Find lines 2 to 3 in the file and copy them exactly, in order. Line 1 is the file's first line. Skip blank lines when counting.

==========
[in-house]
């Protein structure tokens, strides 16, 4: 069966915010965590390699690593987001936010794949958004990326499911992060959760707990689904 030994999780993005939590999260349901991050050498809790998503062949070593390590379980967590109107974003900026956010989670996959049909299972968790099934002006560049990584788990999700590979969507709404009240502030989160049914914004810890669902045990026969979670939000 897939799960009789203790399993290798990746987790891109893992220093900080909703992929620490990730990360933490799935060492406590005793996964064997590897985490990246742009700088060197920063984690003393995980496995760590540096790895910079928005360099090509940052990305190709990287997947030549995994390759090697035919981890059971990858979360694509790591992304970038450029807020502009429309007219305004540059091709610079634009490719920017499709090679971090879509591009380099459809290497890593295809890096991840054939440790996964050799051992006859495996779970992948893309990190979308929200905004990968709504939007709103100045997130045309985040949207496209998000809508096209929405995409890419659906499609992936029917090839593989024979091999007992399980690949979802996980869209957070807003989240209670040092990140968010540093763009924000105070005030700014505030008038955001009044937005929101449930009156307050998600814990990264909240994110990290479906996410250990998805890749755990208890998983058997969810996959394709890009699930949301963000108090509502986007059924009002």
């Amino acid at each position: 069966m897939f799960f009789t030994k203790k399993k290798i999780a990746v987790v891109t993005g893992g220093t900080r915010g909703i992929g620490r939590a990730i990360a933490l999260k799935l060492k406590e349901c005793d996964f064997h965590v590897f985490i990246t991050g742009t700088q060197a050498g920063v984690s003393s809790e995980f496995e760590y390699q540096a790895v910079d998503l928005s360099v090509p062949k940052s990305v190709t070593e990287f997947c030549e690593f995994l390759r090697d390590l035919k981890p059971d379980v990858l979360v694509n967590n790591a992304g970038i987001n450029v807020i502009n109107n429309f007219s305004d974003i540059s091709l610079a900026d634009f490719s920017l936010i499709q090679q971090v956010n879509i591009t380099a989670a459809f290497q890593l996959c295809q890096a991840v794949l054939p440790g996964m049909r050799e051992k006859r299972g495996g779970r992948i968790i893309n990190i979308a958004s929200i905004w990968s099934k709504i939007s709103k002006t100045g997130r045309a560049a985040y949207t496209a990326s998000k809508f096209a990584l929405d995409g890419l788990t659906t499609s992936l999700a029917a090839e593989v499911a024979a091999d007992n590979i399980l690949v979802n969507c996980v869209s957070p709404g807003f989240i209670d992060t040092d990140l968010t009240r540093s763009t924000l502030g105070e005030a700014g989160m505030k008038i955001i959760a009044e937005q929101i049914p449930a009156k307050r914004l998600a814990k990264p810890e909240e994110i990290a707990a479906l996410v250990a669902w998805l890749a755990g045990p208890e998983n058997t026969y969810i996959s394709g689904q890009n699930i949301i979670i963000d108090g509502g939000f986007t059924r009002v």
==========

């Protein structure tokens, strides 16, 4: 069966915010965590390699690593987001936010794949958004990326499911992060959760707990689904 030994999780993005939590999260349901991050050498809790998503062949070593390590379980967590109107974003900026956010989670996959049909299972968790099934002006560049990584788990999700590979969507709404009240502030989160049914914004810890669902045990026969979670939000 897939799960009789203790399993290798990746987790891109893992220093900080909703992929620490990730990360933490799935060492406590005793996964064997590897985490990246742009700088060197920063984690003393995980496995760590540096790895910079928005360099090509940052990305190709990287997947030549995994390759090697035919981890059971990858979360694509790591992304970038450029807020502009429309007219305004540059091709610079634009490719920017499709090679971090879509591009380099459809290497890593295809890096991840054939440790996964050799051992006859495996779970992948893309990190979308929200905004990968709504939007709103100045997130045309985040949207496209998000809508096209929405995409890419659906499609992936029917090839593989024979091999007992399980690949979802996980869209957070807003989240209670040092990140968010540093763009924000105070005030700014505030008038955001009044937005929101449930009156307050998600814990990264909240994110990290479906996410250990998805890749755990208890998983058997969810996959394709890009699930949301963000108090509502986007059924009002």
């Amino acid at each position: 069966m897939f799960f009789t030994k203790k399993k290798i999780a990746v987790v891109t993005g893992g220093t900080r915010g909703i992929g620490r939590a990730i990360a933490l999260k799935l060492k406590e349901c005793d996964f064997h965590v590897f985490i990246t991050g742009t700088q060197a050498g920063v984690s003393s809790e995980f496995e760590y390699q540096a790895v910079d998503l928005s360099v090509p062949k940052s990305v190709t070593e990287f997947c030549e690593f995994l390759r090697d390590l035919k981890p059971d379980v990858l979360v694509n967590n790591a992304g970038i987001n450029v807020i502009n109107n429309f007219s305004d974003i540059s091709l610079a900026d634009f490719s920017l936010i499709q090679q971090v956010n879509i591009t380099a989670a459809f290497q890593l996959c295809q890096a991840v794949l054939p440790g996964m049909r050799e051992k006859r299972g495996g779970r992948i968790i893309n990190i979308a958004s929200i905004w990968s099934k709504i939007s709103k002006t100045g997130r045309a560049a985040y949207t496209a990326s998000k809508f096209a990584l929405d995409g890419l788990t659906t499609s992936l999700a029917a090839e593989v499911a024979a091999d007992n590979i399980l690949v979802n969507c996980v869209s957070p709404g807003f989240i209670d992060t040092d990140l968010t009240r540093s763009t924000l502030g105070e005030a700014g989160m505030k008038i955001i959760a009044e937005q929101i049914p449930a009156k307050r914004l998600a814990k990264p810890e909240e994110i990290a707990a479906l996410v250990a669902w998805l890749a755990g045990p208890e998983n058997t026969y969810i996959s394709g689904q890009n699930i949301i979670i963000d108090g509502g939000f986007t059924r009002v």